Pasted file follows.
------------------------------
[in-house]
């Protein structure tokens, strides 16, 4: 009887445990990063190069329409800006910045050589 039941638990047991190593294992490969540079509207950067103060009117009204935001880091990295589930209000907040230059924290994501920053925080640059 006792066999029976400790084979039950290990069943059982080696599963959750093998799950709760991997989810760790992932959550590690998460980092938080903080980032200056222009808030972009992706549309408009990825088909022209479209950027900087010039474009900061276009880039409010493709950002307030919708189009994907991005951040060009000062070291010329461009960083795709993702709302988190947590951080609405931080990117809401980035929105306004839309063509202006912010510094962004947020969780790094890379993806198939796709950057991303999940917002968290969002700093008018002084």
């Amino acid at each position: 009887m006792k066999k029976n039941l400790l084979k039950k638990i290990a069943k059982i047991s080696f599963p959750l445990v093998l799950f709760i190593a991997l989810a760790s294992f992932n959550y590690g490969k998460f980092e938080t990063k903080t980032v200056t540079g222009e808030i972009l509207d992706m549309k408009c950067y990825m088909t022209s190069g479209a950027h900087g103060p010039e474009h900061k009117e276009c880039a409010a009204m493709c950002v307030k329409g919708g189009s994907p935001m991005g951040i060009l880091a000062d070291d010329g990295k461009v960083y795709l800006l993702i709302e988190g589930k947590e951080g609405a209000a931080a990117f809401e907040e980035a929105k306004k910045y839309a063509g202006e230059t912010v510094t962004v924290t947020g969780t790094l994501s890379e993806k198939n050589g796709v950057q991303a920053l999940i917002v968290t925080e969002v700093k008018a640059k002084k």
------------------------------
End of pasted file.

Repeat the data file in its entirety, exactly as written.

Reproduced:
[in-house]
């Protein structure tokens, strides 16, 4: 009887445990990063190069329409800006910045050589 039941638990047991190593294992490969540079509207950067103060009117009204935001880091990295589930209000907040230059924290994501920053925080640059 006792066999029976400790084979039950290990069943059982080696599963959750093998799950709760991997989810760790992932959550590690998460980092938080903080980032200056222009808030972009992706549309408009990825088909022209479209950027900087010039474009900061276009880039409010493709950002307030919708189009994907991005951040060009000062070291010329461009960083795709993702709302988190947590951080609405931080990117809401980035929105306004839309063509202006912010510094962004947020969780790094890379993806198939796709950057991303999940917002968290969002700093008018002084």
């Amino acid at each position: 009887m006792k066999k029976n039941l400790l084979k039950k638990i290990a069943k059982i047991s080696f599963p959750l445990v093998l799950f709760i190593a991997l989810a760790s294992f992932n959550y590690g490969k998460f980092e938080t990063k903080t980032v200056t540079g222009e808030i972009l509207d992706m549309k408009c950067y990825m088909t022209s190069g479209a950027h900087g103060p010039e474009h900061k009117e276009c880039a409010a009204m493709c950002v307030k329409g919708g189009s994907p935001m991005g951040i060009l880091a000062d070291d010329g990295k461009v960083y795709l800006l993702i709302e988190g589930k947590e951080g609405a209000a931080a990117f809401e907040e980035a929105k306004k910045y839309a063509g202006e230059t912010v510094t962004v924290t947020g969780t790094l994501s890379e993806k198939n050589g796709v950057q991303a920053l999940i917002v968290t925080e969002v700093k008018a640059k002084k």